However, ‘Leave’ campaigner Brian Monteith believes that withdrawing from the EU’s free movement restrictions would leave UK clubs open to recruit talent from other areas. He claims:
‘The freedom of movement for people in the EU comes at the price of heavy restrictions on visas for potential signings from Africa, the Caribbean, South America and Asia. Once we leave the EU, the UK will be free to treat footballers from all countries equally, which will broaden the pool of talent for our teams, not reduce it.’
Copyright: Gustavo Frazao
There are two issues here; the first is whether it would be possible and the second is whether it would really be fair. It may be possible to negotiate a deal with the European Union to make special dispensation for footballers. As we’ve already mentioned, there are currently loopholes in the UK’s EU membership which help premier league clubs to attract non-EU players while circumventing the Football Association’s rules.
Whether or not EU footballers would suddenly become subject to the same level of regulation as international players remains a topic of much debate. On the one hand, Daniel Geey, a partner in sports and media law firm Sheridans, stated ‘I don’t think the same standards would be applied to players from the EU as they currently are to non-EU players. Arranging bilateral regulations for footballers won’t be the first thing on governments’ minds.’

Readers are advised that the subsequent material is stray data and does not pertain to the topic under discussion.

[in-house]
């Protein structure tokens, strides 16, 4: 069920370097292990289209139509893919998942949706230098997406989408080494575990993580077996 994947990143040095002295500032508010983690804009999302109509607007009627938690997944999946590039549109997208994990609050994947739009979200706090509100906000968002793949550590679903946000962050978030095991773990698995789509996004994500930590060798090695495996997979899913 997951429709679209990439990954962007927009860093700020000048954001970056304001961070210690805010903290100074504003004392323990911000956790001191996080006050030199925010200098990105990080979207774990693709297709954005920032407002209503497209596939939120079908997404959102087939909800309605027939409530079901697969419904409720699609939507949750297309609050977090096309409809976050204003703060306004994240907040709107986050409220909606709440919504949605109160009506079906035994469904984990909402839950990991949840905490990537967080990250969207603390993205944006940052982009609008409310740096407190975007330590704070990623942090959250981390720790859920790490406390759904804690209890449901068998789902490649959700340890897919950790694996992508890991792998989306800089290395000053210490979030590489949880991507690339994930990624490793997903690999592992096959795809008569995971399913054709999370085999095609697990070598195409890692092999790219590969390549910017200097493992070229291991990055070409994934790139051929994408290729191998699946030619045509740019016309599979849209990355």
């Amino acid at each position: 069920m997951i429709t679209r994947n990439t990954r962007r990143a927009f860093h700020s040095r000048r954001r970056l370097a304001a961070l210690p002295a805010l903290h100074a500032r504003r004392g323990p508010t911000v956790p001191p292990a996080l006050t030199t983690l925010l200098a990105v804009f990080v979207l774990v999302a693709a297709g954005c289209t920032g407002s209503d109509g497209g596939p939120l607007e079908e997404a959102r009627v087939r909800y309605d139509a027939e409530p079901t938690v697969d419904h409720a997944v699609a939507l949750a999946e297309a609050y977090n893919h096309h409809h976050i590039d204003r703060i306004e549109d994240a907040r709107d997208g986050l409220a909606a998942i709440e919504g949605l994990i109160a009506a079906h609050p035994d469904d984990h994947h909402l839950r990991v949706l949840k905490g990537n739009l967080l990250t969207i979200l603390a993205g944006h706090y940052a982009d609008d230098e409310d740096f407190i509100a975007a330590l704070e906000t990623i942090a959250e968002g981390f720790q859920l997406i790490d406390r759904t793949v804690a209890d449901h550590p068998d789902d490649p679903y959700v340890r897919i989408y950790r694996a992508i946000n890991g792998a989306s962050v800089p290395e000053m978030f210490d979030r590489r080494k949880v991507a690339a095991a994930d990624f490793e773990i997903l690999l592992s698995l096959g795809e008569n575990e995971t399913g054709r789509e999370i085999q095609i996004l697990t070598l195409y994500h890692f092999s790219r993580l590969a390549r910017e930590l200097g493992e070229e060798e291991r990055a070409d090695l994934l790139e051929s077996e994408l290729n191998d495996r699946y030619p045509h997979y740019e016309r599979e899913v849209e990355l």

However, there are ethical issues which spread much further than the Premier League. Many commentators believe that the UK’s work permit rules may be relaxed in the event of a ‘Brexit’ in order to make it easier to retain desirable international talent. They point to the cases of Switzerland and Norway, which both had to relax their work rules in exchange for access to the single market. Of course, there is the chance that the UK will ignore the single market entirely in the event of a ‘Brexit’, but the idea of making special rules for footballers is still a contentious one.